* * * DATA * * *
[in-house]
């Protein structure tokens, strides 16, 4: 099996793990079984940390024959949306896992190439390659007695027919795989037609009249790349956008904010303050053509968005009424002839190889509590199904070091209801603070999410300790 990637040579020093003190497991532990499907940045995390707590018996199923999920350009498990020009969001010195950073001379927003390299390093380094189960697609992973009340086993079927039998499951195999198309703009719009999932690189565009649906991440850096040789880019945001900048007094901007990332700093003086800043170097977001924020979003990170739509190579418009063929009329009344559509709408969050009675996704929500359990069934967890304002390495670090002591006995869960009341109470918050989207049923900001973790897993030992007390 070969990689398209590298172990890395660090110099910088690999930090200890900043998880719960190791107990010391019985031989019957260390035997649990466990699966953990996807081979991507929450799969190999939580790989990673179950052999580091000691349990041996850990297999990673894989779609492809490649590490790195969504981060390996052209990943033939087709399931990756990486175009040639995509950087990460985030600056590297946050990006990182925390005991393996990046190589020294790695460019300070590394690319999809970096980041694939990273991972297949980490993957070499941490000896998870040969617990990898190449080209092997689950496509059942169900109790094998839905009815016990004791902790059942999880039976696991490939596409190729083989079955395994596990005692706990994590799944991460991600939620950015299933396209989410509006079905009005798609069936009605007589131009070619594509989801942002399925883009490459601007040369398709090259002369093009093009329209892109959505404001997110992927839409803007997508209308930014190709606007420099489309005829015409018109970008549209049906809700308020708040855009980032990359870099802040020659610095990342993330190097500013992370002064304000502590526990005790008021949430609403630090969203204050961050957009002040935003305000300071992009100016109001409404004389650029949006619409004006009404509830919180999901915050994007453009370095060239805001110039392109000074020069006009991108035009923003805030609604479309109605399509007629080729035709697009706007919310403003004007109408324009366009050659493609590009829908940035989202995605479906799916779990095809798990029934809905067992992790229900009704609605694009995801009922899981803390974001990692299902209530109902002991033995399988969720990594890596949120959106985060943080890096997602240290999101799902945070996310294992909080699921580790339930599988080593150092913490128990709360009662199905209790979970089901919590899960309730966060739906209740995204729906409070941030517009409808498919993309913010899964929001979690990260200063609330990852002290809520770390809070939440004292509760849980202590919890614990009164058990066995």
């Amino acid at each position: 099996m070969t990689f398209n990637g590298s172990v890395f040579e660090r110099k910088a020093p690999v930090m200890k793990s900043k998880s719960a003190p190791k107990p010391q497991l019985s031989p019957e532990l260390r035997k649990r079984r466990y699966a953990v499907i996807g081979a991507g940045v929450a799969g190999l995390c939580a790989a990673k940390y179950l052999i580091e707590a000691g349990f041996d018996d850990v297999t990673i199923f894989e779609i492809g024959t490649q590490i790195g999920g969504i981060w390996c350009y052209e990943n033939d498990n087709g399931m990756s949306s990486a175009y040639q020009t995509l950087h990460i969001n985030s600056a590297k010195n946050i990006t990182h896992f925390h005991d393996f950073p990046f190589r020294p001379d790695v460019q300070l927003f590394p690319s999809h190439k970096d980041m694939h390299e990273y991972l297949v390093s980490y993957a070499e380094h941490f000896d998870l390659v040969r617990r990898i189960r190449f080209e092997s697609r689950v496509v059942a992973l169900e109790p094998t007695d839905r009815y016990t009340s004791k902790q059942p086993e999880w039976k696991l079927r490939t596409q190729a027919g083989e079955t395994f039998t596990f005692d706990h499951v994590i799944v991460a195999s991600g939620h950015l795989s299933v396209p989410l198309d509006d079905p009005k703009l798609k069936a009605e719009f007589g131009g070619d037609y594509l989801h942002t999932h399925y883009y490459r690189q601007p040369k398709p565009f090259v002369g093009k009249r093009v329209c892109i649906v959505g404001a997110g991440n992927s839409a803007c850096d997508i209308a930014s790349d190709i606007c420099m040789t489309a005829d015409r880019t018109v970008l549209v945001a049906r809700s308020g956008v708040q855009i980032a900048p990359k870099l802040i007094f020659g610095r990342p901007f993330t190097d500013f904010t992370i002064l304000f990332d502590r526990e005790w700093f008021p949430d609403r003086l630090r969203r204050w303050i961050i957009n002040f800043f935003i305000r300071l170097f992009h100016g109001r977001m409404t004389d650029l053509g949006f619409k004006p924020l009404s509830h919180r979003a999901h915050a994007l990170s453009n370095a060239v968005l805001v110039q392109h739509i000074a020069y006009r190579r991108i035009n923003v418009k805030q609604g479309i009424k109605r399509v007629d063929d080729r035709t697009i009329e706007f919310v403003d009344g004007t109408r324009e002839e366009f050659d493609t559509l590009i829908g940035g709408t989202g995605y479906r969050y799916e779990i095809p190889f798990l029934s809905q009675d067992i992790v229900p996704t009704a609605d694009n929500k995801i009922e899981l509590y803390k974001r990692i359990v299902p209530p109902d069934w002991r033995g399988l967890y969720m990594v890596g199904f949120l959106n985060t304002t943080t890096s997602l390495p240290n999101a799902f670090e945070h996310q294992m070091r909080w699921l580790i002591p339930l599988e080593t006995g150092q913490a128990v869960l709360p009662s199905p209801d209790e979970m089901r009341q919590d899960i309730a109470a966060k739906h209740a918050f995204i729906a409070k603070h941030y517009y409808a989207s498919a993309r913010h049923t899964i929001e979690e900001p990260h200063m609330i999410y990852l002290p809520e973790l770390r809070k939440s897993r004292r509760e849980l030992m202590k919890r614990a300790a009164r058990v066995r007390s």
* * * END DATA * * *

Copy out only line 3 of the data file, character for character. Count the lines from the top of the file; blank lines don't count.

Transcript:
């Amino acid at each position: 099996m070969t990689f398209n990637g590298s172990v890395f040579e660090r110099k910088a020093p690999v930090m200890k793990s900043k998880s719960a003190p190791k107990p010391q497991l019985s031989p019957e532990l260390r035997k649990r079984r466990y699966a953990v499907i996807g081979a991507g940045v929450a799969g190999l995390c939580a790989a990673k940390y179950l052999i580091e707590a000691g349990f041996d018996d850990v297999t990673i199923f894989e779609i492809g024959t490649q590490i790195g999920g969504i981060w390996c350009y052209e990943n033939d498990n087709g399931m990756s949306s990486a175009y040639q020009t995509l950087h990460i969001n985030s600056a590297k010195n946050i990006t990182h896992f925390h005991d393996f950073p990046f190589r020294p001379d790695v460019q300070l927003f590394p690319s999809h190439k970096d980041m694939h390299e990273y991972l297949v390093s980490y993957a070499e380094h941490f000896d998870l390659v040969r617990r990898i189960r190449f080209e092997s697609r689950v496509v059942a992973l169900e109790p094998t007695d839905r009815y016990t009340s004791k902790q059942p086993e999880w039976k696991l079927r490939t596409q190729a027919g083989e079955t395994f039998t596990f005692d706990h499951v994590i799944v991460a195999s991600g939620h950015l795989s299933v396209p989410l198309d509006d079905p009005k703009l798609k069936a009605e719009f007589g131009g070619d037609y594509l989801h942002t999932h399925y883009y490459r690189q601007p040369k398709p565009f090259v002369g093009k009249r093009v329209c892109i649906v959505g404001a997110g991440n992927s839409a803007c850096d997508i209308a930014s790349d190709i606007c420099m040789t489309a005829d015409r880019t018109v970008l549209v945001a049906r809700s308020g956008v708040q855009i980032a900048p990359k870099l802040i007094f020659g610095r990342p901007f993330t190097d500013f904010t992370i002064l304000f990332d502590r526990e005790w700093f008021p949430d609403r003086l630090r969203r204050w303050i961050i957009n002040f800043f935003i305000r300071l170097f992009h100016g109001r977001m409404t004389d650029l053509g949006f619409k004006p924020l009404s509830h919180r979003a999901h915050a994007l990170s453009n370095a060239v968005l805001v110039q392109h739509i000074a020069y006009r190579r991108i035009n923003v418009k805030q609604g479309i009424k109605r399509v007629d063929d080729r035709t697009i009329e706007f919310v403003d009344g004007t109408r324009e002839e366009f050659d493609t559509l590009i829908g940035g709408t989202g995605y479906r969050y799916e779990i095809p190889f798990l029934s809905q009675d067992i992790v229900p996704t009704a609605d694009n929500k995801i009922e899981l509590y803390k974001r990692i359990v299902p209530p109902d069934w002991r033995g399988l967890y969720m990594v890596g199904f949120l959106n985060t304002t943080t890096s997602l390495p240290n999101a799902f670090e945070h996310q294992m070091r909080w699921l580790i002591p339930l599988e080593t006995g150092q913490a128990v869960l709360p009662s199905p209801d209790e979970m089901r009341q919590d899960i309730a109470a966060k739906h209740a918050f995204i729906a409070k603070h941030y517009y409808a989207s498919a993309r913010h049923t899964i929001e979690e900001p990260h200063m609330i999410y990852l002290p809520e973790l770390r809070k939440s897993r004292r509760e849980l030992m202590k919890r614990a300790a009164r058990v066995r007390s």